My notes on how to use SVG graphics in a WPF application

The Goal

The goal is to be able do do things like this:

    <Button Content="{StaticResource mySvgImage}">

... where mySvgImage somehow stands for a vector image that has somehow been obtained from an SVG file.  

The solution must not involve any proprietary, closed-source libraries.

Naturally, we want one of the following:

  • either directly include SVG files into our application as resources, or, if that is not possible, then 
  • have an "asset pipeline" approach where our SVG files are automatically converted during build into some format which is suitable for inclusion as a resource.


Java with Maven: Giving CI/CD a try

Please note that this is work in progress.  I am still working on it and refining it, as my understanding of it improves.

I have a set of public repositories on GitHub showcasing my work, () which is in java with maven. These projects are interdependent, so when you check out one of them, in order to compile and run it you need the binaries of some of the others. You could manually check out all of them and put them in an IDE project, but that's too much work. Solving this problem requires having Continuous Integration & Continuous Deployment (CI/CD) in place, so I decided to try my luck in setting one up using free services only.

The process involves three entities:

  • A Source Repository.  (Where our source code is hosted.)
    • I use GitHub for this.
    • Possible alternatives:
      • GitLab
      • BitBucket
  • A CI/CD provider. (Where the actual CI/CD takes place.)
    • I decided to use CircleCI for this, but in retrospect it was a bad idea, because it does not support GitLab.
    • Possible alternatives:
      • GitLab - I want to use it as a source code repository, and I don't want to put all my eggs in one basket, so I don't want to use it for anything else.
      • GitHub - I want to use it as a source code repository, and I don't want to put all my eggs in one basket, so I don't want to use it for anything else.
      • BitBucket - it is by Atlassian. Need I say more.
      • Appveyor - gives various errors like "There was an error while trying to complete the current operation. Please contact AppVeyor support."
      • Travis CI - only works with github.
      • JFrog - overwhelmingly fancy front page followed by a not particularly fancy user experience once you get past the front page. Once I have registered, there is no way for me to log back in. 
      • semaphoreci.com - only works with github.
      • buddy.works - after you have given them your e-mail address, then they tell you that it is free but they require a valid payment method.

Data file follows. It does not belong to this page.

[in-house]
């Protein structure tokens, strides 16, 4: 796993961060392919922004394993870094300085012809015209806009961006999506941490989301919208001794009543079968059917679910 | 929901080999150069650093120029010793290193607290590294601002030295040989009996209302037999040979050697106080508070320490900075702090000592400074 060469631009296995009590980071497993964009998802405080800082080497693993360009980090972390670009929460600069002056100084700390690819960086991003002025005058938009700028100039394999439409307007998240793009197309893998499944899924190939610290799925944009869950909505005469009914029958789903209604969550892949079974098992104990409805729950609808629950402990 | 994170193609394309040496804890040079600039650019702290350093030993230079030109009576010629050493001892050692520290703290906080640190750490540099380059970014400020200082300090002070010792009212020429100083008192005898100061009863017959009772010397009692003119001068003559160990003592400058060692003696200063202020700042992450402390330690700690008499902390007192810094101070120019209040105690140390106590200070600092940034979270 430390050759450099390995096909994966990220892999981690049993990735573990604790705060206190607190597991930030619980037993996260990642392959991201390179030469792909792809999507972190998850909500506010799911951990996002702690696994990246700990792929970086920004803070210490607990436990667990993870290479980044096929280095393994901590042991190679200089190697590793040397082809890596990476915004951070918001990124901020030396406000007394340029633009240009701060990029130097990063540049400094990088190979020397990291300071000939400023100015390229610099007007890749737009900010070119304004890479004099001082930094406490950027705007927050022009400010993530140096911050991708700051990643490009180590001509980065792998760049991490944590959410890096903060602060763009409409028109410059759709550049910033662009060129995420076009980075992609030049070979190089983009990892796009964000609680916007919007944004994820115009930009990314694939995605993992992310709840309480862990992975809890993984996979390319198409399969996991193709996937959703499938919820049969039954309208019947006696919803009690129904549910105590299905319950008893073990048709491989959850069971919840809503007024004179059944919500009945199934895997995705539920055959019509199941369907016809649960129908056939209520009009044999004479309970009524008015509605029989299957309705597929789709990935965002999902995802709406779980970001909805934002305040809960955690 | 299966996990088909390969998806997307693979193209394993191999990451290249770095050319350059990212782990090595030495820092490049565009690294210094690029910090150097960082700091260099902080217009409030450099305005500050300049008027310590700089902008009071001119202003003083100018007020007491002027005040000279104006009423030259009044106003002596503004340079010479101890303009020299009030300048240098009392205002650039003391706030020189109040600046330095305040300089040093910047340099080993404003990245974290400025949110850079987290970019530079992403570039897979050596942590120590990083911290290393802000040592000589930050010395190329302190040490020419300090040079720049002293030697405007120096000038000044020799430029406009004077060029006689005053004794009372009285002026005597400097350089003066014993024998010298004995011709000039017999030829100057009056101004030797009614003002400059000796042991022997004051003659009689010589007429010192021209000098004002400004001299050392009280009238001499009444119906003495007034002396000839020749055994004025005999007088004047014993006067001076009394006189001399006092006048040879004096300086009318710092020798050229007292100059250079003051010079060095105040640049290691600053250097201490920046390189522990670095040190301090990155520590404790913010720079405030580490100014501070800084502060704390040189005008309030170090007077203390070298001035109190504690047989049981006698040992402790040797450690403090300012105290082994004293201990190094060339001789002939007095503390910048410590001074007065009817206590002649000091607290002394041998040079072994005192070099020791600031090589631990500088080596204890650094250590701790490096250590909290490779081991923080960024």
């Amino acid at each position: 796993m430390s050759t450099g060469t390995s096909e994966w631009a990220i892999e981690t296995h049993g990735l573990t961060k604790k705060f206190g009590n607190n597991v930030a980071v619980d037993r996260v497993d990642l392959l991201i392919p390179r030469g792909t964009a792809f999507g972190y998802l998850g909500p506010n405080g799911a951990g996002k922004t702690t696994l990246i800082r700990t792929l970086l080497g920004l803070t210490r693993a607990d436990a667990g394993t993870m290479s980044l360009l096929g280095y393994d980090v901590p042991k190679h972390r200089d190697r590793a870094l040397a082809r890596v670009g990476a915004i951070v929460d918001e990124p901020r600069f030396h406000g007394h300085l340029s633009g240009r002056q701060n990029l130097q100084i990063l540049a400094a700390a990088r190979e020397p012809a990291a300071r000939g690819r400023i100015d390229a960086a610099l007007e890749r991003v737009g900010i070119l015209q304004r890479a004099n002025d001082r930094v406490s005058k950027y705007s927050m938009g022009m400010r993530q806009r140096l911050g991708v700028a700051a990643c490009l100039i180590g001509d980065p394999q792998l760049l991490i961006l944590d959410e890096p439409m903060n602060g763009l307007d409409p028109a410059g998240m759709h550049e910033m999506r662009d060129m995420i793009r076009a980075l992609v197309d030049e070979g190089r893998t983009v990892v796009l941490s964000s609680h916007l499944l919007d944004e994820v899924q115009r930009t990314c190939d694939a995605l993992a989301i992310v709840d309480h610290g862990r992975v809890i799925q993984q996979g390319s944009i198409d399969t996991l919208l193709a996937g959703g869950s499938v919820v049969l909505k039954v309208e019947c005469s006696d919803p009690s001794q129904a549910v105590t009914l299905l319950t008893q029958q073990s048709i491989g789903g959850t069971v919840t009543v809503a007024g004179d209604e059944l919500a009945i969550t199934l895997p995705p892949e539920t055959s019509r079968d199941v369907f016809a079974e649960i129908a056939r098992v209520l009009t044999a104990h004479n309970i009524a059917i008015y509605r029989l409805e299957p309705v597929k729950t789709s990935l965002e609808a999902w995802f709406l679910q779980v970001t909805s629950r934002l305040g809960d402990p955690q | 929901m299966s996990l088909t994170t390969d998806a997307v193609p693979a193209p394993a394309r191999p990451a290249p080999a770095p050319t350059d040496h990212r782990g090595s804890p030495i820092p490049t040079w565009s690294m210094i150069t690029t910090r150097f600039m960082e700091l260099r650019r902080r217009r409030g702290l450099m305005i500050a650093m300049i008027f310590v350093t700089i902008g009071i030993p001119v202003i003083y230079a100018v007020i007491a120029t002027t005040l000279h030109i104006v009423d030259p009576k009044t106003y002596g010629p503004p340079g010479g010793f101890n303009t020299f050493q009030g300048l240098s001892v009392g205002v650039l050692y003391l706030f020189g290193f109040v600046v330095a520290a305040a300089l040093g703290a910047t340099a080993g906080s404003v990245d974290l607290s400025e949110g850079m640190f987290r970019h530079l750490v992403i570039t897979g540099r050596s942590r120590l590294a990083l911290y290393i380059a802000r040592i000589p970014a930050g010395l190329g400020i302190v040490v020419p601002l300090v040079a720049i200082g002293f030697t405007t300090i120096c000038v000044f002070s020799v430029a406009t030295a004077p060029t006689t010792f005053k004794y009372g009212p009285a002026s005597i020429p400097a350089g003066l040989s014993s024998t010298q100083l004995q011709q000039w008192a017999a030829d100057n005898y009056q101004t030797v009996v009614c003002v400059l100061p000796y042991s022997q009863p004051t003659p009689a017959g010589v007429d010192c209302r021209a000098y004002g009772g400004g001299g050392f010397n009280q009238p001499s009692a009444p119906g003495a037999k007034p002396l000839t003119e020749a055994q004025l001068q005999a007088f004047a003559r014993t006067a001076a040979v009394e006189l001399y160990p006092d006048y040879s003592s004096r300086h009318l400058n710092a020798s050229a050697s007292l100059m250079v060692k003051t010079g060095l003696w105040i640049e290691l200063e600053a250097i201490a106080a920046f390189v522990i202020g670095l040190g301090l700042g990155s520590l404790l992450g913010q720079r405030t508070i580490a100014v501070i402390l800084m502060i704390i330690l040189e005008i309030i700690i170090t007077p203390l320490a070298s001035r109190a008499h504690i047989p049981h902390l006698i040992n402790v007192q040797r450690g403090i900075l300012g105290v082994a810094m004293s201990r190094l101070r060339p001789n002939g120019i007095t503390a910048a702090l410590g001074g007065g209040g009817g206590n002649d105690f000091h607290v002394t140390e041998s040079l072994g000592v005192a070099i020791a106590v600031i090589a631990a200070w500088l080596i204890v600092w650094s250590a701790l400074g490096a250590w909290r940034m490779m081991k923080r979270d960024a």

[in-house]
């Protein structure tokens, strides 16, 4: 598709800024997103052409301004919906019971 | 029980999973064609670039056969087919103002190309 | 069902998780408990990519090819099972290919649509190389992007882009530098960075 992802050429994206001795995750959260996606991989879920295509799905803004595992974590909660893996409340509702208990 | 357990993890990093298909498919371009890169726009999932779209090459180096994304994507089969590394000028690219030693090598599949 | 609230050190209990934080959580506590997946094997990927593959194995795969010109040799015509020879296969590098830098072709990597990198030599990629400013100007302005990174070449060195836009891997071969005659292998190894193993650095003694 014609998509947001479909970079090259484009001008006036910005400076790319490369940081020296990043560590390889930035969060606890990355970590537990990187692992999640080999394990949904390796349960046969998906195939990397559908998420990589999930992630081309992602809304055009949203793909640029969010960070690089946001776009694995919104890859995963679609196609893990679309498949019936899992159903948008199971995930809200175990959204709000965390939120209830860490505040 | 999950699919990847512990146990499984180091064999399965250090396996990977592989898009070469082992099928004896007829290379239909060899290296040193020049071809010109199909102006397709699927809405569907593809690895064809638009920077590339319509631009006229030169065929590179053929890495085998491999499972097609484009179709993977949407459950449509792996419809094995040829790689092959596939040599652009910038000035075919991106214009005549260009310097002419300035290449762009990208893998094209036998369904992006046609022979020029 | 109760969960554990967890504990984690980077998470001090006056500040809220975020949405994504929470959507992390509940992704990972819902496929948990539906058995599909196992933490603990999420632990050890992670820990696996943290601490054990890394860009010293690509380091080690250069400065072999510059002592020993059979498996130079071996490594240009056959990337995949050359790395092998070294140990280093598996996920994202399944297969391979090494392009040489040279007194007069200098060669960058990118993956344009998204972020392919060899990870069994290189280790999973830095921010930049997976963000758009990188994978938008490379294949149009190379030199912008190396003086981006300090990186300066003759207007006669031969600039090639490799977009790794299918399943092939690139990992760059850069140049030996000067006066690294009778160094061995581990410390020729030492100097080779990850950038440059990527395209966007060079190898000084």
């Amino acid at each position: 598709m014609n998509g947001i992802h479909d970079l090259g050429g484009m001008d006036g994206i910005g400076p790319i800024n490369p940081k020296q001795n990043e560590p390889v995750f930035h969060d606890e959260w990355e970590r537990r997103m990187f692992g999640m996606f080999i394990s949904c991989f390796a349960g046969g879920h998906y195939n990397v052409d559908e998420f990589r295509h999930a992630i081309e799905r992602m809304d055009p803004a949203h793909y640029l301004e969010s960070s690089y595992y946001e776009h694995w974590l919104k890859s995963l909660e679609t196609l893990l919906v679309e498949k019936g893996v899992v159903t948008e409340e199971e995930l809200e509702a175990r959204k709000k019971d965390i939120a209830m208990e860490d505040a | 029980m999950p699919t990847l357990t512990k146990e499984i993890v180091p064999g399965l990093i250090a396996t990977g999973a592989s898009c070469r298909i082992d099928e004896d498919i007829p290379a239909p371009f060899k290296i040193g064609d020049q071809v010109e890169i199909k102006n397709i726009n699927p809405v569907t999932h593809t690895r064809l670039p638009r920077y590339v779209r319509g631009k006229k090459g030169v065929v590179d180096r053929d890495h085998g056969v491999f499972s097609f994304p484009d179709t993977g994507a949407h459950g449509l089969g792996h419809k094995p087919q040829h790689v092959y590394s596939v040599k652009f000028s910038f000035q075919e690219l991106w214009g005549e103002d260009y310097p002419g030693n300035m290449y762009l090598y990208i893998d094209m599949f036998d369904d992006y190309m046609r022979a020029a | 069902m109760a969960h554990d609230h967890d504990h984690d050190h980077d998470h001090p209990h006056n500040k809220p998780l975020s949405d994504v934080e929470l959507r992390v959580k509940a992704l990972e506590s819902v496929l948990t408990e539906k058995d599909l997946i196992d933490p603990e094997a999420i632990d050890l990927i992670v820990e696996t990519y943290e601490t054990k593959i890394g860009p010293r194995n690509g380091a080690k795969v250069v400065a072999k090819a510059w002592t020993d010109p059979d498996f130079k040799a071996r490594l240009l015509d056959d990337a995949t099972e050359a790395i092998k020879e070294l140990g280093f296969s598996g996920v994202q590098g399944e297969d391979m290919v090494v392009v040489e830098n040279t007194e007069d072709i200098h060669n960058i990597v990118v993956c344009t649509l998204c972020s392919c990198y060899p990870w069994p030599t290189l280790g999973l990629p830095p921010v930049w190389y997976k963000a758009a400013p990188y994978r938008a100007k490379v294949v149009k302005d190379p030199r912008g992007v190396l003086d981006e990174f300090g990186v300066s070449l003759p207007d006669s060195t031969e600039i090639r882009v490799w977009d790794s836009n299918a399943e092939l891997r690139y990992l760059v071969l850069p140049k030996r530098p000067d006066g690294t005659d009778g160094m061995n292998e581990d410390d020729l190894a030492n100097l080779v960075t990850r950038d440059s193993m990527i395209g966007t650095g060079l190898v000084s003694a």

• atlassian.com/software/bamboo - it is by Atlassian, need I say more.
      • drone.io - not only it works with nothing other than github, they assume that I am using github, which is annoying.
      • octopus.com - registration fails with "Please use your work email address."
      • buildkite.com - might work; not particularly user friendly.
      • codefresh.io - might work; they unnecessarily complicate things with mandatory docker images.
  • An Artifact Repository. (Where the binaries are stored.)
    • I found a place called Repsy for this; Repsy is minimalistic, unrefined, and they even have bad English on their web site, but it will do for now.
    • Possible alternatives:
      • GitHub Packages
      • GitLab Package Registry
      • JFrog Artifactory

We begin with a situation where we already have the Source Repository (GitHub) and we want to set-up the CI/CD Provider (CircleCI) and the Artifact Repository (Repsy).


Data modelling

This is a draft paper about a lightweight data modelling framework that I am developing as a home project, for use in other home projects of mine.  It is incomplete; I will be amending it as I find time to write more and as my understanding evolves of what this framework is supposed to do.


Every single software project in existence deals in one way or another with data. Some projects have small amounts of data, some have large amounts of data, some even have "big" data. The data almost always exhibit a certain well defined structure, known as the Schema, and the loosely defined term Data Model is used to refer to either the data, or the schema, or non-specifically to both.

In virtually all cases, the data model is highly application-specific, but many characteristics and operations are common or even ubiquitous across applications.


The MVVM architectural design pattern

Here is a brief technical explanation of MVVM, which contains enough detail (borrowed from its WPF implementation) and examples to allow the reader to grasp how it actually works.


Object Lifetime Awareness

Note: this is work in progress. It is still in need of editing to add clarity and to improve language use.

The Thinker (French: Le Penseur) by Auguste Rodin (From Wikipedia)


Garbage collectors have given us a false sense of security with respect to what happens to an object once we stop thinking about it. The assumption is that it will be magically taken care of, but this does not always go as hoped, resulting in memory leaks and bugs due to failure to perform necessary cleanup. Tools for troubleshooting such problems are scarce, and not particularly helpful, so finding and fixing such problems is notoriously difficult. 

A methodology is presented, which differs from current widespread practices, for maintaining awareness of, and exercising full deterministic control over, the lifetime of certain objects in a garbage-collected environment. We issue hard errors in the event of misuse, and accurate diagnostic messages in the event of omissions, thus improving the robustness of software and lessening the troubleshooting burden.